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Today's Runes for Alec Guinness


The Fork spread is used at critical turning points, to understand the dynamics of an important decision. Stone Runes are most commonly used for questions about the natural world and things beyond human control.
The left rune represents the first possible outcome. Ger is one of the runes that touches on the cycles of the year, in this case the fall harvest. These cycles are eternal, which is represented in the rune by the fact that it is unchanged by reversal. Ger can represent pregnancy or other forms of fruitfulness, and is especially indicative of the cycles of providence and karma - that which has been sown is now being reaped. This rune can also represent the cycles of wealth, for crops were frequently a sign of wealth.
The right rune represents the second possible outcome. Tyr is the symbol of the warrior. This rune most represents masculine force and potency, and frequently victory in battle. Beware though, for this rune represents directly the Norse god whose name it bears - Tyr stands out in legend for having sacrificed his hand that he might bind Fenrir, a monstrous wolf that threatens to swallow the world. As such, this rune is known to portend a great victory that can be bought with a terrible sacrifice. Tyr is also the god of law, frequently placed in such position above Odin. In this aspect, protection of justice may be had by this rune.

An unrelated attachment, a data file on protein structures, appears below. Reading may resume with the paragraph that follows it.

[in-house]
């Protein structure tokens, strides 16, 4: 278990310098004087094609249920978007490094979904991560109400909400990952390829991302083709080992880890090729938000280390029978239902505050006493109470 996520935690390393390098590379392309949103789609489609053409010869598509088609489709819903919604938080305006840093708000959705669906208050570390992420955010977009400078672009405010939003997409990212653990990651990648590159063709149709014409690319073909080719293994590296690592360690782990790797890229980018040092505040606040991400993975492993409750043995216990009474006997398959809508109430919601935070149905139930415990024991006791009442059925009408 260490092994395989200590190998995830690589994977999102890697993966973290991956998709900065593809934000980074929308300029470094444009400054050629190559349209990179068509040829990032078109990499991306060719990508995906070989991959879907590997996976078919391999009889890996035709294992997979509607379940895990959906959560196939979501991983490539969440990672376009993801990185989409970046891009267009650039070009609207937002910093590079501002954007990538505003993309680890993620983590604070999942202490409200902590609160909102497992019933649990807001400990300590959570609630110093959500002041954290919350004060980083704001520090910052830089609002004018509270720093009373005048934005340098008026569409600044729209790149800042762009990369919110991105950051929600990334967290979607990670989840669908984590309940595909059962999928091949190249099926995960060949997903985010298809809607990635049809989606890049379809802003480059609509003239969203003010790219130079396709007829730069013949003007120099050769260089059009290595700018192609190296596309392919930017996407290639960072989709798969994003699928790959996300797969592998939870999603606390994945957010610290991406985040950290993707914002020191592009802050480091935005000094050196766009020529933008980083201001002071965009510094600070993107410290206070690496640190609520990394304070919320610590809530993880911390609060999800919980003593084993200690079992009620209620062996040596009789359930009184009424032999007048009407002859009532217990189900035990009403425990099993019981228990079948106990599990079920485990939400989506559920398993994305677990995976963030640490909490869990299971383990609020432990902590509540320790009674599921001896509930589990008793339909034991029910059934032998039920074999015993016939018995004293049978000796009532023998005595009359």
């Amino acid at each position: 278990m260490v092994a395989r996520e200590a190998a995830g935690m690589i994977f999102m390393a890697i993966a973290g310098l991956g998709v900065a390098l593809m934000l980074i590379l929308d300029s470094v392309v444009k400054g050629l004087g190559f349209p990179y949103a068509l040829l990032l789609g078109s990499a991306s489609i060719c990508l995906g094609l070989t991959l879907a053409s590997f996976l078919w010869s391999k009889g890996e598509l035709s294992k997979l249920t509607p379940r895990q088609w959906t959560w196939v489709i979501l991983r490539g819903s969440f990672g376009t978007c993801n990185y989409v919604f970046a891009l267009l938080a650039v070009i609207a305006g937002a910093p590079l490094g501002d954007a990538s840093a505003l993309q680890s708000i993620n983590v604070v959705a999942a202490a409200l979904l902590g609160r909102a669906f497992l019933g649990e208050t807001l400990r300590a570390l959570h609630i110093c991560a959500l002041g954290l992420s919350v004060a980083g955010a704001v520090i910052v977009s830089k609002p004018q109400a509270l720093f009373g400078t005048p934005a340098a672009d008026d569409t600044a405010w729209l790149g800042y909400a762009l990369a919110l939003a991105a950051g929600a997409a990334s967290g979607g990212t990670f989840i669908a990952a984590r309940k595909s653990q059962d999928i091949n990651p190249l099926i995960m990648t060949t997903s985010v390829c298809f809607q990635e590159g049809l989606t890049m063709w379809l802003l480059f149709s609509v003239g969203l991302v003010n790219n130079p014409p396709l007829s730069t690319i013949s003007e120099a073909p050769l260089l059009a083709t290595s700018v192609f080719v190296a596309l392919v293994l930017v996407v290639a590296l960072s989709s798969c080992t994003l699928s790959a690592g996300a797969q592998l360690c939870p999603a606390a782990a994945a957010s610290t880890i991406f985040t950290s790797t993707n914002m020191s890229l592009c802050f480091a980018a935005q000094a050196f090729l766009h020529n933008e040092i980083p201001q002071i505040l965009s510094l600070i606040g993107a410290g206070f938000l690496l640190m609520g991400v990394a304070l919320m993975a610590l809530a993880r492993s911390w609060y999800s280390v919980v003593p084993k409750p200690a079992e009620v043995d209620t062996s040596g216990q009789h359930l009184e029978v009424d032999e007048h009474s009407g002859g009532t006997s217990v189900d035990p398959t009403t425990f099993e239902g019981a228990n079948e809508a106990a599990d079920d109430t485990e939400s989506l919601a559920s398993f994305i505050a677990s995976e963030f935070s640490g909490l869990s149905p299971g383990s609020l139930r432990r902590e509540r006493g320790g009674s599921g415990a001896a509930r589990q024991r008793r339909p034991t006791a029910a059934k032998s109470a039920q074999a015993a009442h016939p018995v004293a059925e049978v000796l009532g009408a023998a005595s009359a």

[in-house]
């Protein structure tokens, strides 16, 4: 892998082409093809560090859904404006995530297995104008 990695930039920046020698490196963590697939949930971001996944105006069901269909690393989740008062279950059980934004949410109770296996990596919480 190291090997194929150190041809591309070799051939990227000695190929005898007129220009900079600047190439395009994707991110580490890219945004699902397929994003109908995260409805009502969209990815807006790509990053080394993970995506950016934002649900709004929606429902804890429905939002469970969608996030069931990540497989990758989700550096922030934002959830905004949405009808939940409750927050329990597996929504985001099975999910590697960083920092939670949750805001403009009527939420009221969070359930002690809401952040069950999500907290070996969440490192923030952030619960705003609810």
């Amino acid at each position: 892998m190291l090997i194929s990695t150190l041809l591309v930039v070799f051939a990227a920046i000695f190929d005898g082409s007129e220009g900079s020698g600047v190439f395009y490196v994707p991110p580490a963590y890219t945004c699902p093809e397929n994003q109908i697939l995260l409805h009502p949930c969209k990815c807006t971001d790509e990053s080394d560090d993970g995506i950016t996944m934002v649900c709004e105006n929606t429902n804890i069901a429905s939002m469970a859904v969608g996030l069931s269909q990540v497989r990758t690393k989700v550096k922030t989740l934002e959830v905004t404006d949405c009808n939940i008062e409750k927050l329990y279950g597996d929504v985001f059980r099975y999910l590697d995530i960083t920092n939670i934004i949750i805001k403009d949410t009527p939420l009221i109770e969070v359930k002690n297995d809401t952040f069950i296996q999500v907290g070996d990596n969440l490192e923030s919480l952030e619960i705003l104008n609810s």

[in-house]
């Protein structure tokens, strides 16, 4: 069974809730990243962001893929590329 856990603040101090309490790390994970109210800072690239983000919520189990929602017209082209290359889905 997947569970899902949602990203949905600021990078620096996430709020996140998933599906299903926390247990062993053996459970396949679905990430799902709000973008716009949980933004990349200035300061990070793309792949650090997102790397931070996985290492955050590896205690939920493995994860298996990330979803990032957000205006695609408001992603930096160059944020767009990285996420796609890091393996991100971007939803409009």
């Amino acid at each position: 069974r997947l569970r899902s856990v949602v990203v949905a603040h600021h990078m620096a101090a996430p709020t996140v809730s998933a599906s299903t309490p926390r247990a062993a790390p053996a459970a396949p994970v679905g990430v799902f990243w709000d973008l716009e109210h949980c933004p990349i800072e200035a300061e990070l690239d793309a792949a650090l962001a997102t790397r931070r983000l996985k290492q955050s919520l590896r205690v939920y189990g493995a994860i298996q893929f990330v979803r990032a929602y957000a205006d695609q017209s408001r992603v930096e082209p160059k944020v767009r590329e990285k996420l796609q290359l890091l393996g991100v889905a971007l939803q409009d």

The bottom rune represents the critical factor that determines what will come to pass. Ehwaz is the rune of the eight-legged horse that the god Odin rode into battle. Horses are symbolic of a number of things. Firstly, horses may symbolize vehicles such as cars, motorcycles, planes, or boats. Secondly, horses may symbolize not wealth, but status. Thirdly, horses may symbolize motion towards an objective. As such, this rune suggests a journey or a quest to achieve a goal or improve one's station in life. On a deeper level, the rune Ehwaz evokes the unique relationship of horse and rider as an inseparable team. To the modern eye this may be the relationship of master and underling, but to the Norse it was a total union. In fact, early representations of Odin are not of a man and a horse, but, of a centaur-like creature - the ultimate symbiosis of Man and Nature.